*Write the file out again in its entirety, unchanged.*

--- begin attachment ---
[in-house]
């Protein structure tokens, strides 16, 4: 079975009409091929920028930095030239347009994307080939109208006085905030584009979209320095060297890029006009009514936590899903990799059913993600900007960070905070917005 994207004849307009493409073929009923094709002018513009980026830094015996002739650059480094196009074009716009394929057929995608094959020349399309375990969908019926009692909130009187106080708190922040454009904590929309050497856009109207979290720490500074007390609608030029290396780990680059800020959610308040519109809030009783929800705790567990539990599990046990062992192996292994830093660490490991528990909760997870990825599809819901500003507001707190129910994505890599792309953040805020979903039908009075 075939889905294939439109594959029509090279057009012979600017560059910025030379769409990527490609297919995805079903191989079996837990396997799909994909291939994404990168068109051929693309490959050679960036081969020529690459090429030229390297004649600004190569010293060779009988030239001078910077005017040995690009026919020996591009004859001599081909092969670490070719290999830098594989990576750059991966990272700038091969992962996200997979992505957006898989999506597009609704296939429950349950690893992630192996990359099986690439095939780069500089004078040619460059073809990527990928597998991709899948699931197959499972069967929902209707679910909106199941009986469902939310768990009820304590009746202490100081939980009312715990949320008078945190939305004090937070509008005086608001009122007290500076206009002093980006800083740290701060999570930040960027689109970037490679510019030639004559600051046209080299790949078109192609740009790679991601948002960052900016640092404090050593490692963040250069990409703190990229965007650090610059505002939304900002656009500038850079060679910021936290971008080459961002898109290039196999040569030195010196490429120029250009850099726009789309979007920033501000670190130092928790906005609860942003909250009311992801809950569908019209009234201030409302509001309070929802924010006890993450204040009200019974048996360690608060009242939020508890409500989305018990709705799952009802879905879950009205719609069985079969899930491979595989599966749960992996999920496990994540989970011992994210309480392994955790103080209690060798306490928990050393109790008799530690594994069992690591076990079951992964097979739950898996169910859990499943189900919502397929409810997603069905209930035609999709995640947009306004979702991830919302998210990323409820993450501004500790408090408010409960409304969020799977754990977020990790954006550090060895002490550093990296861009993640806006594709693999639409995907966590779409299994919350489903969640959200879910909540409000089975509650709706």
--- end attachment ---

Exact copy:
[in-house]
């Protein structure tokens, strides 16, 4: 079975009409091929920028930095030239347009994307080939109208006085905030584009979209320095060297890029006009009514936590899903990799059913993600900007960070905070917005 994207004849307009493409073929009923094709002018513009980026830094015996002739650059480094196009074009716009394929057929995608094959020349399309375990969908019926009692909130009187106080708190922040454009904590929309050497856009109207979290720490500074007390609608030029290396780990680059800020959610308040519109809030009783929800705790567990539990599990046990062992192996292994830093660490490991528990909760997870990825599809819901500003507001707190129910994505890599792309953040805020979903039908009075 075939889905294939439109594959029509090279057009012979600017560059910025030379769409990527490609297919995805079903191989079996837990396997799909994909291939994404990168068109051929693309490959050679960036081969020529690459090429030229390297004649600004190569010293060779009988030239001078910077005017040995690009026919020996591009004859001599081909092969670490070719290999830098594989990576750059991966990272700038091969992962996200997979992505957006898989999506597009609704296939429950349950690893992630192996990359099986690439095939780069500089004078040619460059073809990527990928597998991709899948699931197959499972069967929902209707679910909106199941009986469902939310768990009820304590009746202490100081939980009312715990949320008078945190939305004090937070509008005086608001009122007290500076206009002093980006800083740290701060999570930040960027689109970037490679510019030639004559600051046209080299790949078109192609740009790679991601948002960052900016640092404090050593490692963040250069990409703190990229965007650090610059505002939304900002656009500038850079060679910021936290971008080459961002898109290039196999040569030195010196490429120029250009850099726009789309979007920033501000670190130092928790906005609860942003909250009311992801809950569908019209009234201030409302509001309070929802924010006890993450204040009200019974048996360690608060009242939020508890409500989305018990709705799952009802879905879950009205719609069985079969899930491979595989599966749960992996999920496990994540989970011992994210309480392994955790103080209690060798306490928990050393109790008799530690594994069992690591076990079951992964097979739950898996169910859990499943189900919502397929409810997603069905209930035609999709995640947009306004979702991830919302998210990323409820993450501004500790408090408010409960409304969020799977754990977020990790954006550090060895002490550093990296861009993640806006594709693999639409995907966590779409299994919350489903969640959200879910909540409000089975509650709706």